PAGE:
It’s about 2:2o in the morning. I got into bed 90 minutes ago and in that time, I’m not sure how many times I’ve fallen asleep and woken up. All I know is that every time I open my eyes, I look over at the clock glowing in the darkness and I wonder how it’s possible that so little time has passed.
I’ve resorted to turning on the TV. Late at night, Channel 27 stops showing old episodes of Cops and starts showing infomercials. Sometimes, if I’m lucky, it’ll be a good infomercial like the one for the shakeweight or one of those Songs By People You’ve Never Heard Of music collections. Tonight, however, our infomercial is for Peter Popoff, a loud and shrill preacher who apparently can heal the sick by touching them. Even more importantly, if you call him, you can get “free miracle spring water” along with what is described as being a “faith tool.” I’m not sure what the tool is but apparently, if you get it, you can supernaturally cancel your financial debts. That’s what the man claims.
Much of what Popoff says makes no sense, on either a logical or a theological level. Popoff screams, “God wants you to be rich!” in between footage of some old woman jumping out of a wheelchair and dancing. “Oh! OH!” Popoff screams, “she’s dancing! SHE’S DANCING! SHE’S GOING TO DO A LITTLE DANCE!”
I hit mute because Popoff’s shrill voice is starting to give me a headache. I watch as Popoff now silently yells and more people jump out of wheelchairs and toss crutches to the ground. I notice that almost everyone in the audience is black yet Popoff is very, very white and I wonder why I feel guilty about spotting this.
Graphics flash on the screen. “Cancel your debt!” they announce. Men and women — almost all of them black, almost all of them old — are now silently giving testimonials on the TV. The closed captioning kicks in and I watch their words flash across the screen. “I had lost everything…” scrolls across the bottom of the screen.
Suddenly, Peter Popoff and a woman I assume to be his wife are both on-screen. Popoff is waving around a piece of paper. I have to look away because I feel like I’m staring at the devil.
From what I’ve seen, Peter Popoff’s claim is that God wants you to be rich. And who am I to say he’s wrong? I’m a fallen sinner, after all. I was raised Catholic. I grew up wondering if I would ever be strong enough to take vows of silence, chastity, or poverty. (And the answer turned out to be no for all three.) Who am I to judge this ranting, scary-looking, lumbering creature who clams he can heal and who claims he can magically erase all of my problems? Who am I to disagree with a man who buys airtime just so he can claim to be God?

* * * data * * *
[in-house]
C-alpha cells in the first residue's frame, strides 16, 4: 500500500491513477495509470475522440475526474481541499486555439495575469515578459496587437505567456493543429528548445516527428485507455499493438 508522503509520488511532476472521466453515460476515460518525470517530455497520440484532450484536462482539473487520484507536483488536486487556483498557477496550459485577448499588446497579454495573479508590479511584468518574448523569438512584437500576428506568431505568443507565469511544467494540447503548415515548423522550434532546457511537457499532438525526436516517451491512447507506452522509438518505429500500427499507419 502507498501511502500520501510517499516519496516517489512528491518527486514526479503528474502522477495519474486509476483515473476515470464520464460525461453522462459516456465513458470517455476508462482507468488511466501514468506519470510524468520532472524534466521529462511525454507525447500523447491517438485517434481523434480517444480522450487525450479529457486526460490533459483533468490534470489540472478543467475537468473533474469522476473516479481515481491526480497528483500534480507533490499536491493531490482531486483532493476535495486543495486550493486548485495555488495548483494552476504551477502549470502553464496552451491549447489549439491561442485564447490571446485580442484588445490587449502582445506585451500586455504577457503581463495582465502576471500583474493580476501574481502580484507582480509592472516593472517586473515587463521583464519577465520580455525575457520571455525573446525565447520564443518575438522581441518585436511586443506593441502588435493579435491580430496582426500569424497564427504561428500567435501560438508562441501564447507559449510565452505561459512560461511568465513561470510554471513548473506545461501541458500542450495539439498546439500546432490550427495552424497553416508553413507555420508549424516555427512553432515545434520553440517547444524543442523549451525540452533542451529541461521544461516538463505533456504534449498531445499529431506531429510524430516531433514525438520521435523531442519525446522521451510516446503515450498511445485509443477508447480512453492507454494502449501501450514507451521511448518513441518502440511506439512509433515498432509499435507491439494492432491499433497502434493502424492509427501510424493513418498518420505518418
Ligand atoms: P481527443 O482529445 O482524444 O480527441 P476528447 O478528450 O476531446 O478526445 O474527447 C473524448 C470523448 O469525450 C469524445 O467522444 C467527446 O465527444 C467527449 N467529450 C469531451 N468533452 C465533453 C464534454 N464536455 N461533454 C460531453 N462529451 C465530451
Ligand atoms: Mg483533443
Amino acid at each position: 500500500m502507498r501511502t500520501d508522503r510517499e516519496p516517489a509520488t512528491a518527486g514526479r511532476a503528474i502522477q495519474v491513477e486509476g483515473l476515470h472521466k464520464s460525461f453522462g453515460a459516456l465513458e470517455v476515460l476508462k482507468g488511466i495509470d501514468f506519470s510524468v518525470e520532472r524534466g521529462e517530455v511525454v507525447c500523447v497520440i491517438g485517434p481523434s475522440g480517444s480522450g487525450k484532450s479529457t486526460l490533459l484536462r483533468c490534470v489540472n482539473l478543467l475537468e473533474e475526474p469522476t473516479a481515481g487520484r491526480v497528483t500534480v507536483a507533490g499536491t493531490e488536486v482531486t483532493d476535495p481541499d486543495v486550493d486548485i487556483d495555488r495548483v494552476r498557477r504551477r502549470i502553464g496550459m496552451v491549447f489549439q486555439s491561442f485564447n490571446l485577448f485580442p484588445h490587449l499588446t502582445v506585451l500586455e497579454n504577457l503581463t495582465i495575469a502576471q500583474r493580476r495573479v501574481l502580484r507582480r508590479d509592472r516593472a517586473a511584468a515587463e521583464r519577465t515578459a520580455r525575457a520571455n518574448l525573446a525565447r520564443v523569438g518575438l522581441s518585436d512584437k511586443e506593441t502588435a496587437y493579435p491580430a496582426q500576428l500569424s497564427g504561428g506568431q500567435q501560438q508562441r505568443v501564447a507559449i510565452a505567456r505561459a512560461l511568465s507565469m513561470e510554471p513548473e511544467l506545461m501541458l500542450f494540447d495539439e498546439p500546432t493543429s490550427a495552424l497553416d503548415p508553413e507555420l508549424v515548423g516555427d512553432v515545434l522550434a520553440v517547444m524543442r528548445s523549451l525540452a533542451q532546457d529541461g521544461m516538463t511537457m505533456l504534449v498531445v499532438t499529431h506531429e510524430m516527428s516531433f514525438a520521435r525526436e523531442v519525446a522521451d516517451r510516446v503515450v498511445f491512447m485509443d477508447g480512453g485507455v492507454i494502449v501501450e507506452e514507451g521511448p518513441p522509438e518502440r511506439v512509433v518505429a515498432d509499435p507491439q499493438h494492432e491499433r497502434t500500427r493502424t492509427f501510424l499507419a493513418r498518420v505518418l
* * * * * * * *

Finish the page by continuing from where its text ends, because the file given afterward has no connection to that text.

I’m nothing but a doubter and late night television infomercials have no use for the doubter or the skeptic. No, infomercials are all about celebrating the fact that people will believe anything as long as it’s on TV.
It’s hard for me to believe that there was a time before I become a doubter. This was when I could still look at a priest without wondering if he was going to be arrested on sex abuse charges. This was when I still believed that men and women were capable of doing things out of their kindness of their heart and nothing more. This was back when I still believed that mom and dad would be married forever and that neither of them would ever leave me behind. This was back when I believed that happiness was something more than just an interval between pain. In my heart, this feels like it was a very long time ago.
And back then, I so admired the men and women who chose to devote their lives to serving God. I admired them because, unlike Peter Popoff, they served God with the knowledge that it would mean being poor and that it would mean sacrificing everything that spoiled little girls like me took for granted. I looked at them and I wondered how can they be so strong?
And, today, I just look at them and I wonder if they were all just Peter Popoff in disguise.
I look back up at Peter Popoff. The closed captioning informs me that Peter is telling us that God wants us to be rich. You cannot serve God and money, I think, that’s from the Gospel of Saint Luke. Chapter 16, verse 13.
Enough of this. Searching for my last faith isn’t going to help my insomnia. I pick up the remote and lift it towards the TV, just in time to see that Peter Popoff is finished.
Instead, Peter Popoff has been replaced with a new infomercial, this one for the Strap Perfect. The closed captioning tell me that “Strap Perfect is the perfect solution for your bra strap problems. Stop wrestling with stubborn bra straps…”
I point the remote at the TV and quickly turn the volume back up.